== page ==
Elsewhere in the Asia-Pacific region, many investors remain relatively bullish despite the current jitters –- partly because countries have built up their defenses since the 2013 tantrum: accumulating reserves, shrinking current-account deficits and holding on to monetary-policy firepower.
While Fed tightening has historically been bad for emerging markets, “we expect growth to prove more sustainable in Asia,” says Damian Sassower, chief EM credit strategist for Bloomberg Intelligence. He points to Indonesia, Malaysia, Thailand and the Philippines as standout prospects.
Beware the BEASTs
There are potential flashpoints. Latin America is among the regions hardest-hit by the pandemic and has already seen a slew of debt defaults. Brazil, the region’s largest economy, is mired in recession and beset by fiscal and political tensions.
Perhaps even more worrying is Turkey, whose President Recep Tayyip Erdogan has bullied the central bank into lowering interest rates even as prices soared. Some Wall Street banks see Turkish inflation peaking above 50% this year — a dangerous pace for a country whose business sector carries a heavy load of dollar-denominated debt.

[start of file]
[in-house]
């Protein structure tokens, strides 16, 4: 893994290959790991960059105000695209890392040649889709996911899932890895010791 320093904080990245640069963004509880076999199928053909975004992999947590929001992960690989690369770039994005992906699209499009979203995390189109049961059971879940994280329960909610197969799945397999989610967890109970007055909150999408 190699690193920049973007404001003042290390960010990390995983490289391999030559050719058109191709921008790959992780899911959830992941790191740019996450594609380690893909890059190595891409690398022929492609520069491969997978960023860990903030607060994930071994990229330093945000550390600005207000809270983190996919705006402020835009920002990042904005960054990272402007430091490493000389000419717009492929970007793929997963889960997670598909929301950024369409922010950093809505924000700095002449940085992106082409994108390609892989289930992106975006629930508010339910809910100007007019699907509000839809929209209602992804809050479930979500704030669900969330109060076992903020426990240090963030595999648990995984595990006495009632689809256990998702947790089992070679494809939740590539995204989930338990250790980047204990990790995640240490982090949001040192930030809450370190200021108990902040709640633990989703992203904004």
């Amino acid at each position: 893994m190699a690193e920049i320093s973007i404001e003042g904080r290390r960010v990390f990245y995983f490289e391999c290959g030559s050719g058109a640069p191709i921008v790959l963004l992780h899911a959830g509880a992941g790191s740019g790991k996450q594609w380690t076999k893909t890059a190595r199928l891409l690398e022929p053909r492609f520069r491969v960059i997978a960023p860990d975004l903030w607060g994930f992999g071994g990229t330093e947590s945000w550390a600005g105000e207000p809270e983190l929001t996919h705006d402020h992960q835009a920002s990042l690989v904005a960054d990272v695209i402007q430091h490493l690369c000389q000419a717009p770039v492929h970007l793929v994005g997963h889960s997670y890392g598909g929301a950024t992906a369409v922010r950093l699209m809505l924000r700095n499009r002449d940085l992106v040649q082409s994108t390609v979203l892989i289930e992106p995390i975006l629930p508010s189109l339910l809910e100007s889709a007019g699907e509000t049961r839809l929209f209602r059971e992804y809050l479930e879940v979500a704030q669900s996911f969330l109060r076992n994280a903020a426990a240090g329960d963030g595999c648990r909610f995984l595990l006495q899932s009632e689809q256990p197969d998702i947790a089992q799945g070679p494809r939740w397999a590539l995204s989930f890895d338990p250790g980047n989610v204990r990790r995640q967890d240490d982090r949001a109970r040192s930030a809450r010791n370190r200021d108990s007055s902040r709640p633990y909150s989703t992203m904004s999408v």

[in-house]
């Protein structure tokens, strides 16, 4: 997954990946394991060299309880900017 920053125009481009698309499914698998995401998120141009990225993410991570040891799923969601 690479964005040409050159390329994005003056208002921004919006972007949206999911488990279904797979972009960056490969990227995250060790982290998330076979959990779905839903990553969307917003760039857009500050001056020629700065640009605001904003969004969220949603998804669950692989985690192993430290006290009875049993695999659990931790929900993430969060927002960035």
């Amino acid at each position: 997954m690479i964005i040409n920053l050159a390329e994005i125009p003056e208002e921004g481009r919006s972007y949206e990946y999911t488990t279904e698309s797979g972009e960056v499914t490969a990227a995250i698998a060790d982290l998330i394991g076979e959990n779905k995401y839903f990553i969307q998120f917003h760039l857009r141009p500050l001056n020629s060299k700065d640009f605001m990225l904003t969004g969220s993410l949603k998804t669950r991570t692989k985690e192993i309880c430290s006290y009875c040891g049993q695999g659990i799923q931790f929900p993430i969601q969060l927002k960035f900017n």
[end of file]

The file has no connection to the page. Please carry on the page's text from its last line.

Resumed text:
Bloomberg Economics research puts Argentina, Egypt and South Africa alongside those two nations — a configuration labeled the “BEASTs” — near the top of its most-vulnerable list.,
Mark Sobel, a former Treasury official and now US chairman of the think-tank OMFIF, acknowledges that Fed tightening will impact emerging markets, and that there are plenty of countries with “idiosyncratic problems.” He just doesn’t think those cases will add up to one big risk.
“Maybe I’m being Pollyannish,” he says. “But I don’t see that creating systemic problems for the global economy right now.”